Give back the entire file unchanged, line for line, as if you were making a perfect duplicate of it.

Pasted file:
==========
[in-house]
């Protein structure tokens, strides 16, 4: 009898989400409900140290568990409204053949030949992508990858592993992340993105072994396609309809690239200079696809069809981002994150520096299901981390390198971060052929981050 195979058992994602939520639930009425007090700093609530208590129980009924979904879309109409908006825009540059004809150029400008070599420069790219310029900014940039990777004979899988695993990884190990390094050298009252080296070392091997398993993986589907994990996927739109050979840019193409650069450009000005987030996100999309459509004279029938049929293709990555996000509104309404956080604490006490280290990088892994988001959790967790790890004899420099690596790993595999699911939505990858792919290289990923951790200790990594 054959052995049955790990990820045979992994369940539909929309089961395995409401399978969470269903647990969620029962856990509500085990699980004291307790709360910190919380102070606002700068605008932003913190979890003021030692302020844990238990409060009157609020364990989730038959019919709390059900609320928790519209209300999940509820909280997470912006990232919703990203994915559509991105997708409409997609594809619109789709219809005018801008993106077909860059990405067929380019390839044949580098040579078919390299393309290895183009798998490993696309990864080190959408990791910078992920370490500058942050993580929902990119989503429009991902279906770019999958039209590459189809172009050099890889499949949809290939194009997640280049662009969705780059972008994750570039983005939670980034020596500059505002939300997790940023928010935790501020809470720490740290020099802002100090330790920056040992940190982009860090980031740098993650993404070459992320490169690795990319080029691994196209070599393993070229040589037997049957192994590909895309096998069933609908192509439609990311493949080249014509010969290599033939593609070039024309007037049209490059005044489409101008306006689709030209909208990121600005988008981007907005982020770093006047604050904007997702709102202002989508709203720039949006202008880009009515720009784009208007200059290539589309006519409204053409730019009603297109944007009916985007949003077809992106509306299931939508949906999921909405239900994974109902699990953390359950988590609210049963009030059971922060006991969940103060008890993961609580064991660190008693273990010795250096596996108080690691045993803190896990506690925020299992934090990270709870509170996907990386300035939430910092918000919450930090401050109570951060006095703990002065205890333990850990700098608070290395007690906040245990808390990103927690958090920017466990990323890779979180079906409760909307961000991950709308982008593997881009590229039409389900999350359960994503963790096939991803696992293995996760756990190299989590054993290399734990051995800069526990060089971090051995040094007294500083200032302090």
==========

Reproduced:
[in-house]
């Protein structure tokens, strides 16, 4: 009898989400409900140290568990409204053949030949992508990858592993992340993105072994396609309809690239200079696809069809981002994150520096299901981390390198971060052929981050 195979058992994602939520639930009425007090700093609530208590129980009924979904879309109409908006825009540059004809150029400008070599420069790219310029900014940039990777004979899988695993990884190990390094050298009252080296070392091997398993993986589907994990996927739109050979840019193409650069450009000005987030996100999309459509004279029938049929293709990555996000509104309404956080604490006490280290990088892994988001959790967790790890004899420099690596790993595999699911939505990858792919290289990923951790200790990594 054959052995049955790990990820045979992994369940539909929309089961395995409401399978969470269903647990969620029962856990509500085990699980004291307790709360910190919380102070606002700068605008932003913190979890003021030692302020844990238990409060009157609020364990989730038959019919709390059900609320928790519209209300999940509820909280997470912006990232919703990203994915559509991105997708409409997609594809619109789709219809005018801008993106077909860059990405067929380019390839044949580098040579078919390299393309290895183009798998490993696309990864080190959408990791910078992920370490500058942050993580929902990119989503429009991902279906770019999958039209590459189809172009050099890889499949949809290939194009997640280049662009969705780059972008994750570039983005939670980034020596500059505002939300997790940023928010935790501020809470720490740290020099802002100090330790920056040992940190982009860090980031740098993650993404070459992320490169690795990319080029691994196209070599393993070229040589037997049957192994590909895309096998069933609908192509439609990311493949080249014509010969290599033939593609070039024309007037049209490059005044489409101008306006689709030209909208990121600005988008981007907005982020770093006047604050904007997702709102202002989508709203720039949006202008880009009515720009784009208007200059290539589309006519409204053409730019009603297109944007009916985007949003077809992106509306299931939508949906999921909405239900994974109902699990953390359950988590609210049963009030059971922060006991969940103060008890993961609580064991660190008693273990010795250096596996108080690691045993803190896990506690925020299992934090990270709870509170996907990386300035939430910092918000919450930090401050109570951060006095703990002065205890333990850990700098608070290395007690906040245990808390990103927690958090920017466990990323890779979180079906409760909307961000991950709308982008593997881009590229039409389900999350359960994503963790096939991803696992293995996760756990190299989590054993290399734990051995800069526990060089971090051995040094007294500083200032302090």